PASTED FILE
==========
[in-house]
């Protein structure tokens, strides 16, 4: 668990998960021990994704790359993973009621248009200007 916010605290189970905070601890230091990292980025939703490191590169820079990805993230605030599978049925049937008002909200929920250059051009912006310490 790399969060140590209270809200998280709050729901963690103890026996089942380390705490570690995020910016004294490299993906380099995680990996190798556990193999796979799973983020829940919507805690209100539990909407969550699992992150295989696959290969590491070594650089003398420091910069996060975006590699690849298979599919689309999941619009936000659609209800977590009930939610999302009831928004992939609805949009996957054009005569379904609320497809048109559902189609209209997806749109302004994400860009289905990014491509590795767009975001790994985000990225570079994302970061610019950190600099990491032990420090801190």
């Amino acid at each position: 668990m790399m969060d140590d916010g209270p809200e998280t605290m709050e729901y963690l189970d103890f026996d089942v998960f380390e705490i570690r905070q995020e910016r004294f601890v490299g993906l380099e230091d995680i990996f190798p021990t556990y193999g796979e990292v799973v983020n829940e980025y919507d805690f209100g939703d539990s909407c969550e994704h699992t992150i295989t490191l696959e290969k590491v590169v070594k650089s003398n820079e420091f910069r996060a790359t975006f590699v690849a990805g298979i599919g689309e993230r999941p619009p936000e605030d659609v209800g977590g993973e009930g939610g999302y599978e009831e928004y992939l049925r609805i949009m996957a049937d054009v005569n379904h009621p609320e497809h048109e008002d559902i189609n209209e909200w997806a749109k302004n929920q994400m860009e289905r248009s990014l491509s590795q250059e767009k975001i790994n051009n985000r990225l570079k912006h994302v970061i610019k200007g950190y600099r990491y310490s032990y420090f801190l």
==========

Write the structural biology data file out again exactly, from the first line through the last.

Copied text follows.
[in-house]
């Protein structure tokens, strides 16, 4: 668990998960021990994704790359993973009621248009200007 916010605290189970905070601890230091990292980025939703490191590169820079990805993230605030599978049925049937008002909200929920250059051009912006310490 790399969060140590209270809200998280709050729901963690103890026996089942380390705490570690995020910016004294490299993906380099995680990996190798556990193999796979799973983020829940919507805690209100539990909407969550699992992150295989696959290969590491070594650089003398420091910069996060975006590699690849298979599919689309999941619009936000659609209800977590009930939610999302009831928004992939609805949009996957054009005569379904609320497809048109559902189609209209997806749109302004994400860009289905990014491509590795767009975001790994985000990225570079994302970061610019950190600099990491032990420090801190």
């Amino acid at each position: 668990m790399m969060d140590d916010g209270p809200e998280t605290m709050e729901y963690l189970d103890f026996d089942v998960f380390e705490i570690r905070q995020e910016r004294f601890v490299g993906l380099e230091d995680i990996f190798p021990t556990y193999g796979e990292v799973v983020n829940e980025y919507d805690f209100g939703d539990s909407c969550e994704h699992t992150i295989t490191l696959e290969k590491v590169v070594k650089s003398n820079e420091f910069r996060a790359t975006f590699v690849a990805g298979i599919g689309e993230r999941p619009p936000e605030d659609v209800g977590g993973e009930g939610g999302y599978e009831e928004y992939l049925r609805i949009m996957a049937d054009v005569n379904h009621p609320e497809h048109e008002d559902i189609n209209e909200w997806a749109k302004n929920q994400m860009e289905r248009s990014l491509s590795q250059e767009k975001i790994n051009n985000r990225l570079k912006h994302v970061i610019k200007g950190y600099r990491y310490s032990y420090f801190l």